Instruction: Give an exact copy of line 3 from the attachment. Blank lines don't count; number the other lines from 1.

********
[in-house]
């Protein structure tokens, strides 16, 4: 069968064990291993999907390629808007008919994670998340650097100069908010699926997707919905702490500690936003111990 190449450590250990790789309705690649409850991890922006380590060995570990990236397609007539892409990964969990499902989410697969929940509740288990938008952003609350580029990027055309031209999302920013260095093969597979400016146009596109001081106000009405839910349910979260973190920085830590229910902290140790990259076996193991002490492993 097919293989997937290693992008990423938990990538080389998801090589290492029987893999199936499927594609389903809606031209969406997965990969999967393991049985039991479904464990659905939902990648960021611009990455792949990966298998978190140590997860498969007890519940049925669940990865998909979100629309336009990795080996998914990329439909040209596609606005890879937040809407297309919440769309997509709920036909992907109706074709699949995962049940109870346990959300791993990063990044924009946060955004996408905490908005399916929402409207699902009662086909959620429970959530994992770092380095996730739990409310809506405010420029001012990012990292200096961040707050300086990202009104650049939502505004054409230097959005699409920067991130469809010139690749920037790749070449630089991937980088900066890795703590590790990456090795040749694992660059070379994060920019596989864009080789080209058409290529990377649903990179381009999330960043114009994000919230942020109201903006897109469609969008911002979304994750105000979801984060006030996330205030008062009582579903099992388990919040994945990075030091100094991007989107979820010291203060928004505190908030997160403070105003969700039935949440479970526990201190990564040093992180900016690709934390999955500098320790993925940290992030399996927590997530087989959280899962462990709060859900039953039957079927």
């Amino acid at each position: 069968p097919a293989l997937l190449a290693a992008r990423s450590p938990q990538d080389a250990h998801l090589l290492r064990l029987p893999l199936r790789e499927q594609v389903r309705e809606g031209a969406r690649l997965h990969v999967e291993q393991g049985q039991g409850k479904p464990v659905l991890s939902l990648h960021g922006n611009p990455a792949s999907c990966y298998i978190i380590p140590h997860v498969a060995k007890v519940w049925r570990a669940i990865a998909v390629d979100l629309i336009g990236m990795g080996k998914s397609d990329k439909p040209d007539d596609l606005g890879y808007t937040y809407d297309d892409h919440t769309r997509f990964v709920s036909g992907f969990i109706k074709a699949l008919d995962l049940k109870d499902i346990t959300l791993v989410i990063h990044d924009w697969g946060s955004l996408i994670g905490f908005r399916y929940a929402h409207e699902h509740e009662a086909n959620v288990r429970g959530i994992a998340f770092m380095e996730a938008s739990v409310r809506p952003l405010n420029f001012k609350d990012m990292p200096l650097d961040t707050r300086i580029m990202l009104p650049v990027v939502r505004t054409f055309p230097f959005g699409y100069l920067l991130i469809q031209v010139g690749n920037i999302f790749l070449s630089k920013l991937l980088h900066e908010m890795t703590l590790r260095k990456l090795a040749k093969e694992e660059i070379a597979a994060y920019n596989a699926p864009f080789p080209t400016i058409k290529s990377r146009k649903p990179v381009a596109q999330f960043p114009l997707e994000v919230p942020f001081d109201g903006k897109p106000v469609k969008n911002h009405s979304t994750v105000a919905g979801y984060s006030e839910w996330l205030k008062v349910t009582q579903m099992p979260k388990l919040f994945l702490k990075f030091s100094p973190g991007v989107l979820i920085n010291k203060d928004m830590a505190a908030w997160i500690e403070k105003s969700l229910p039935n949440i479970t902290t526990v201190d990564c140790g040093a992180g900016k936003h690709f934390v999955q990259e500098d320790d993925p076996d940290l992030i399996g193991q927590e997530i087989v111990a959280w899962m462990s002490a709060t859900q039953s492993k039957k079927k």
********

């Amino acid at each position: 069968p097919a293989l997937l190449a290693a992008r990423s450590p938990q990538d080389a250990h998801l090589l290492r064990l029987p893999l199936r790789e499927q594609v389903r309705e809606g031209a969406r690649l997965h990969v999967e291993q393991g049985q039991g409850k479904p464990v659905l991890s939902l990648h960021g922006n611009p990455a792949s999907c990966y298998i978190i380590p140590h997860v498969a060995k007890v519940w049925r570990a669940i990865a998909v390629d979100l629309i336009g990236m990795g080996k998914s397609d990329k439909p040209d007539d596609l606005g890879y808007t937040y809407d297309d892409h919440t769309r997509f990964v709920s036909g992907f969990i109706k074709a699949l008919d995962l049940k109870d499902i346990t959300l791993v989410i990063h990044d924009w697969g946060s955004l996408i994670g905490f908005r399916y929940a929402h409207e699902h509740e009662a086909n959620v288990r429970g959530i994992a998340f770092m380095e996730a938008s739990v409310r809506p952003l405010n420029f001012k609350d990012m990292p200096l650097d961040t707050r300086i580029m990202l009104p650049v990027v939502r505004t054409f055309p230097f959005g699409y100069l920067l991130i469809q031209v010139g690749n920037i999302f790749l070449s630089k920013l991937l980088h900066e908010m890795t703590l590790r260095k990456l090795a040749k093969e694992e660059i070379a597979a994060y920019n596989a699926p864009f080789p080209t400016i058409k290529s990377r146009k649903p990179v381009a596109q999330f960043p114009l997707e994000v919230p942020f001081d109201g903006k897109p106000v469609k969008n911002h009405s979304t994750v105000a919905g979801y984060s006030e839910w996330l205030k008062v349910t009582q579903m099992p979260k388990l919040f994945l702490k990075f030091s100094p973190g991007v989107l979820i920085n010291k203060d928004m830590a505190a908030w997160i500690e403070k105003s969700l229910p039935n949440i479970t902290t526990v201190d990564c140790g040093a992180g900016k936003h690709f934390v999955q990259e500098d320790d993925p076996d940290l992030i399996g193991q927590e997530i087989v111990a959280w899962m462990s002490a709060t859900q039953s492993k039957k079927k």